Here is what the former FBI director James Comey said when he was asked back in September 2016 if he covered his laptop’s webcam with tape.
“Heck yeah, heck yeah. Also, I get mocked for a lot of things, and I am much mocked for that, but I hope people lock their cars ... lock your doors at night. I have an alarm system, if you have an alarm system you should use it, I use mine.” If he does, we all should.
Who could be accessing your camera and microphone? Apps like WhatsApp, Facebook, Snapchat, Instagram, Twitter, LinkedIn, Viber.
Felix Krause described in 2017 that when a user grants an app access to their camera and microphone, the app could do the following:
Access both the front and the back camera; record you at any time the app is in the foreground; take pictures and videos without telling you; upload the pictures and videos without telling you; upload the pictures/videos it takes immediately; run real-time face recognition to detect facial features or expressions; live-stream the camera on to the internet; detect if the user is on their phone alone, or watching together with a second person; upload random frames of the video stream to your web service and run a proper face recognition software which can find existing photos of you on the internet and create a 3D model based on your face.
For instance, here’s a Find my Phone application which a documentary maker installed on a phone, then let someone steal it. After the person stole it, the original owner spied on every aspect of every moment of the thief’s life through the phone’s camera and microphone.
The documentary tracks every move of this person, from brushing their teeth, to going to work. To grabbing a bite to eat with their co-worker, to intimate moments with a loved one. This is the power of apps that have access to your camera and microphone.
Edward Snowden revealed an NSA program called Optic Nerves. The operation was a bulk surveillance program under which they captured webcam images every five minutes from Yahoo users’ video chats and then stored them for future use. It is estimated that between 3 per cent and 11 per cent of the images captured contained “undesirable nudity”. Government security agencies like the NSA can also have access to your devices through inbuilt backdoors. This means that these security agencies can tune in to your phone calls, read your messages, capture pictures of you, stream videos of you, read your emails, steal your files ... at any moment they please.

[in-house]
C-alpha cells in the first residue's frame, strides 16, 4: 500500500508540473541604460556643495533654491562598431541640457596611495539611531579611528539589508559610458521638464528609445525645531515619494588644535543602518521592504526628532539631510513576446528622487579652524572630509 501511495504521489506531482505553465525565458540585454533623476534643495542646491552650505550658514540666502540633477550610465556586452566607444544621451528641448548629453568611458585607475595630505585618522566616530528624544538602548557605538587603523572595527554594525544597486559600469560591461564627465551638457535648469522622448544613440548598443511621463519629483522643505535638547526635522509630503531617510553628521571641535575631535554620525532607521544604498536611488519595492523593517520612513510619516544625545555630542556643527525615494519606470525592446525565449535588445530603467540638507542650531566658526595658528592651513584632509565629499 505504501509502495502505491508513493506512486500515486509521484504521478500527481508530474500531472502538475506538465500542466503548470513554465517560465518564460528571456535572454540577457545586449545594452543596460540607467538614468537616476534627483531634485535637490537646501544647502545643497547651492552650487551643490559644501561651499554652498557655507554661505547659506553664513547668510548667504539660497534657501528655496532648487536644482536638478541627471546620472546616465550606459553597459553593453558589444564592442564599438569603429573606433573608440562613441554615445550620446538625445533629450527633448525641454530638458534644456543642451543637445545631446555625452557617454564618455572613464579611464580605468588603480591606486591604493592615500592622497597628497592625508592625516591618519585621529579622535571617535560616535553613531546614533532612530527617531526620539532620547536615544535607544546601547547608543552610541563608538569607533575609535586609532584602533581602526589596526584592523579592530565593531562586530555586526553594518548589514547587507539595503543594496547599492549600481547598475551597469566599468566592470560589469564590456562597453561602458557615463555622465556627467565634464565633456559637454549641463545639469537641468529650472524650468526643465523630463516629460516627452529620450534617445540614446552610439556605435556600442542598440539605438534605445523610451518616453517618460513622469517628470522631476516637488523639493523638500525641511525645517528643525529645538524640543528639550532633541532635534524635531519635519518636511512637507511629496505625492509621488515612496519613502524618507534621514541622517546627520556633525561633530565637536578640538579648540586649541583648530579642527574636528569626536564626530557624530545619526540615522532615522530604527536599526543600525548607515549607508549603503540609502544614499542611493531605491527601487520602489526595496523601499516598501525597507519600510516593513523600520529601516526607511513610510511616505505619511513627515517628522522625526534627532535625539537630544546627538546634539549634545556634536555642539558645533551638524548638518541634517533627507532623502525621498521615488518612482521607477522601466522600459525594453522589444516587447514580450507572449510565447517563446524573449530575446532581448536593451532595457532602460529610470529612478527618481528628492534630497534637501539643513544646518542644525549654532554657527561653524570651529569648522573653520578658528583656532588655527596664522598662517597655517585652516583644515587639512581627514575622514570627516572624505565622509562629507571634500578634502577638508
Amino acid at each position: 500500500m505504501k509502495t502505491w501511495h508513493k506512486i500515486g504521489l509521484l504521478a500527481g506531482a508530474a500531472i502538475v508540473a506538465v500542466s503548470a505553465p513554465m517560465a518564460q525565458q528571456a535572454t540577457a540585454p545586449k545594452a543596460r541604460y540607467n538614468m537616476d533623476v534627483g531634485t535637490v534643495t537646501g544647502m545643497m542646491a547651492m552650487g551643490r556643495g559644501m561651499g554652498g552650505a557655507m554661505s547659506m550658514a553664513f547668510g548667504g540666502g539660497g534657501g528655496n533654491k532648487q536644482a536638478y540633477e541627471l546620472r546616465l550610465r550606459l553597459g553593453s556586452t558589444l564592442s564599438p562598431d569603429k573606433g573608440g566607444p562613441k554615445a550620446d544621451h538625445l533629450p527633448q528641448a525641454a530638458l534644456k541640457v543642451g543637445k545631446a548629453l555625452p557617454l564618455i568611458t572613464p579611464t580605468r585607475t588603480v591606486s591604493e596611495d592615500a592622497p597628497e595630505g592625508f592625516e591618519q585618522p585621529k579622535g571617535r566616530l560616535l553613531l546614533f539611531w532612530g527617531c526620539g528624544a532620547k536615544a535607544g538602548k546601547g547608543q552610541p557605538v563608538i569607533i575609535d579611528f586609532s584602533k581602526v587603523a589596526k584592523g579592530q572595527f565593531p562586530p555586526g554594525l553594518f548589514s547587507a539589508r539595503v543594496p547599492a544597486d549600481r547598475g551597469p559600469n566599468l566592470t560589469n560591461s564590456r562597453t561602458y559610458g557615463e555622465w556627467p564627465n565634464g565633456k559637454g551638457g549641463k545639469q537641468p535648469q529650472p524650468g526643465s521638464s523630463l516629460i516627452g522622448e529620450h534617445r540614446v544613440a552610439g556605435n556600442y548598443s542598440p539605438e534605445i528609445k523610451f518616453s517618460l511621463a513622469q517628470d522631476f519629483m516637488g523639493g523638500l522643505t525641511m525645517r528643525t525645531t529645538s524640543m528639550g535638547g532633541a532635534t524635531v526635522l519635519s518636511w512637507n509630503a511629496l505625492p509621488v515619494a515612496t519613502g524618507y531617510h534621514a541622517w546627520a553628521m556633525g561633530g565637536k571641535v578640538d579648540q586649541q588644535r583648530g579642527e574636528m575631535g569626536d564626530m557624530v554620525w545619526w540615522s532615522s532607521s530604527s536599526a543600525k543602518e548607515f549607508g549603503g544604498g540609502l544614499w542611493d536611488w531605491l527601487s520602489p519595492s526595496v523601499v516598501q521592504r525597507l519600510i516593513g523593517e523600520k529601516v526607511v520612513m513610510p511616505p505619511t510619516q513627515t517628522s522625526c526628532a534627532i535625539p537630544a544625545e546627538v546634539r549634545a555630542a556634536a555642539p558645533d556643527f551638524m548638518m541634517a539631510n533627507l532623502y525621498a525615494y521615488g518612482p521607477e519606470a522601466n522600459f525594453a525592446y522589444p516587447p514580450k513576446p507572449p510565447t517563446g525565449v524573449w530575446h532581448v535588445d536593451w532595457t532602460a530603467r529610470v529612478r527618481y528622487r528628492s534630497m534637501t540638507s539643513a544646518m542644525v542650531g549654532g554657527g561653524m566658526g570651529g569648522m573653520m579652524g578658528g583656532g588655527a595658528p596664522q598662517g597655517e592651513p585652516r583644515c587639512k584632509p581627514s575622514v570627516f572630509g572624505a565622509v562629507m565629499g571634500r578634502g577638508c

Hackers can also gain access to your device with extraordinary ease via apps, PDF files, multimedia messages, and even emojis.
An application called Metasploit on the ethical hacking platform Kali uses an Adobe Reader 9 (which over 60 per cent of users still use) exploit to open a listener (rootkit) on the user’s computer. You alter the PDF with the program, send the user the malicious file, they open it, and hey presto — you have total control over their device remotely.
Once a user opens this PDF file, the hacker can then:
Install whatever software/app they like on the user’s device; use a key logger to grab all of their passwords; steal all documents from the device; take pictures and stream videos from their camera; capture past or live audio from the microphone; upload incriminating images/documents to their PC, and notify the police; and, if it’s not enough that your phone is tracking you; surveillance cameras in shops and streets are tracking you, too.
You might even be on this website, InSeCam, which allows ordinary people online to watch surveillance cameras free of charge. It even allows you to search by location, city, time zone, device manufacturer, and specify whether you want to see a kitchen, bar, restaurant or bedroom.
How would we feel, if someone were standing outside our bedroom window, staring in through the curtains. The most common response would be to call the police. However, what do we do when everyone is being monitored? We shake our head, and try to forget it’s happening. Try to go on with our lives and ignore the constant nag that we’re being watched.
If this article achieves anything, I hope it teaches you digital mindfulness. This is the act of being careful on the internet, and taking precautionary measures to save yourself pain and potential ruin in the future, all because you didn’t install an anti-virus or put a little bit of tape over your camera.
A good first step to counteracting these issues is study what permissions an app asks for. Does an app like LinkedIn really require camera access? Does an app like Twitter really require microphone access? Before you download an app, check out the reviews and search for any negative information about it to prevent yourself future harm.
Always make sure to cover your webcam with tape, and plug out your microphones when you’re done using them. You never know who’s watching, or what’s happening in the background on your device. It’s only paranoia until it’s too late.